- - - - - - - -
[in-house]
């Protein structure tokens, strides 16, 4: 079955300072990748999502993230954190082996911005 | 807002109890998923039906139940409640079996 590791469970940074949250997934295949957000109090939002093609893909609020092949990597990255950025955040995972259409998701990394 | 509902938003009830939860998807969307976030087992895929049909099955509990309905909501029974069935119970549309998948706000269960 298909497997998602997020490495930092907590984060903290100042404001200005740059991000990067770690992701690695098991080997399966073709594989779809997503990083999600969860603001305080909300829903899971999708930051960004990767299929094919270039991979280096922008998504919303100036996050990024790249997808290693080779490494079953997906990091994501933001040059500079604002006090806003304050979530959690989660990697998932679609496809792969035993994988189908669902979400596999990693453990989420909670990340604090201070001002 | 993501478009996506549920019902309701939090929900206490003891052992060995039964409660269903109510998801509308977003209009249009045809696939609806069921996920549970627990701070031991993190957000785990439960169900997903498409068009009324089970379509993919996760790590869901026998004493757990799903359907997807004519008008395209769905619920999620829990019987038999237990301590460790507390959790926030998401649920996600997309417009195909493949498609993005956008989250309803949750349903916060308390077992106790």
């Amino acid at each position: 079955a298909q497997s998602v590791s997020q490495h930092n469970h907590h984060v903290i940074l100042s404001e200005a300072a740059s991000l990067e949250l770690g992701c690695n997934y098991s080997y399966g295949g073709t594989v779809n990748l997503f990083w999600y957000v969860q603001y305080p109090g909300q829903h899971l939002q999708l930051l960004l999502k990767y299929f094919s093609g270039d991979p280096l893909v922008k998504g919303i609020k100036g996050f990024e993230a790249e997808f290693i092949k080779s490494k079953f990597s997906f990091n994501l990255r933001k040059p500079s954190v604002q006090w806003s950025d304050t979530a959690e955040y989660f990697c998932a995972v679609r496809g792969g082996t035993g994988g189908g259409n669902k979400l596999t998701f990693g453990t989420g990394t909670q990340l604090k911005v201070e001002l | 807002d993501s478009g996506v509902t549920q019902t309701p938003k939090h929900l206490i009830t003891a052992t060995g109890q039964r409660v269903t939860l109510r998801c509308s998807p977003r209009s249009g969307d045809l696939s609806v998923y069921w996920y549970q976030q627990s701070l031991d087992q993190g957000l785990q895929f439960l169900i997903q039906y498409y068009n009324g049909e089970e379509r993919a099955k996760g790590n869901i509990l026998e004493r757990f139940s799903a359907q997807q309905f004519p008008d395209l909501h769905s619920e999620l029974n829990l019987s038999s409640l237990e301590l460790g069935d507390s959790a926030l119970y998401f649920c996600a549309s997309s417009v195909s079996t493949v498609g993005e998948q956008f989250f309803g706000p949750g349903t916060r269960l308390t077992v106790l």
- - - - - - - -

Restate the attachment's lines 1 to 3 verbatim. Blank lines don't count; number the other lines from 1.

[in-house]
């Protein structure tokens, strides 16, 4: 079955300072990748999502993230954190082996911005 | 807002109890998923039906139940409640079996 590791469970940074949250997934295949957000109090939002093609893909609020092949990597990255950025955040995972259409998701990394 | 509902938003009830939860998807969307976030087992895929049909099955509990309905909501029974069935119970549309998948706000269960 298909497997998602997020490495930092907590984060903290100042404001200005740059991000990067770690992701690695098991080997399966073709594989779809997503990083999600969860603001305080909300829903899971999708930051960004990767299929094919270039991979280096922008998504919303100036996050990024790249997808290693080779490494079953997906990091994501933001040059500079604002006090806003304050979530959690989660990697998932679609496809792969035993994988189908669902979400596999990693453990989420909670990340604090201070001002 | 993501478009996506549920019902309701939090929900206490003891052992060995039964409660269903109510998801509308977003209009249009045809696939609806069921996920549970627990701070031991993190957000785990439960169900997903498409068009009324089970379509993919996760790590869901026998004493757990799903359907997807004519008008395209769905619920999620829990019987038999237990301590460790507390959790926030998401649920996600997309417009195909493949498609993005956008989250309803949750349903916060308390077992106790």
């Amino acid at each position: 079955a298909q497997s998602v590791s997020q490495h930092n469970h907590h984060v903290i940074l100042s404001e200005a300072a740059s991000l990067e949250l770690g992701c690695n997934y098991s080997y399966g295949g073709t594989v779809n990748l997503f990083w999600y957000v969860q603001y305080p109090g909300q829903h899971l939002q999708l930051l960004l999502k990767y299929f094919s093609g270039d991979p280096l893909v922008k998504g919303i609020k100036g996050f990024e993230a790249e997808f290693i092949k080779s490494k079953f990597s997906f990091n994501l990255r933001k040059p500079s954190v604002q006090w806003s950025d304050t979530a959690e955040y989660f990697c998932a995972v679609r496809g792969g082996t035993g994988g189908g259409n669902k979400l596999t998701f990693g453990t989420g990394t909670q990340l604090k911005v201070e001002l | 807002d993501s478009g996506v509902t549920q019902t309701p938003k939090h929900l206490i009830t003891a052992t060995g109890q039964r409660v269903t939860l109510r998801c509308s998807p977003r209009s249009g969307d045809l696939s609806v998923y069921w996920y549970q976030q627990s701070l031991d087992q993190g957000l785990q895929f439960l169900i997903q039906y498409y068009n009324g049909e089970e379509r993919a099955k996760g790590n869901i509990l026998e004493r757990f139940s799903a359907q997807q309905f004519p008008d395209l909501h769905s619920e999620l029974n829990l019987s038999s409640l237990e301590l460790g069935d507390s959790a926030l119970y998401f649920c996600a549309s997309s417009v195909s079996t493949v498609g993005e998948q956008f989250f309803g706000p949750g349903t916060r269960l308390t077992v106790l």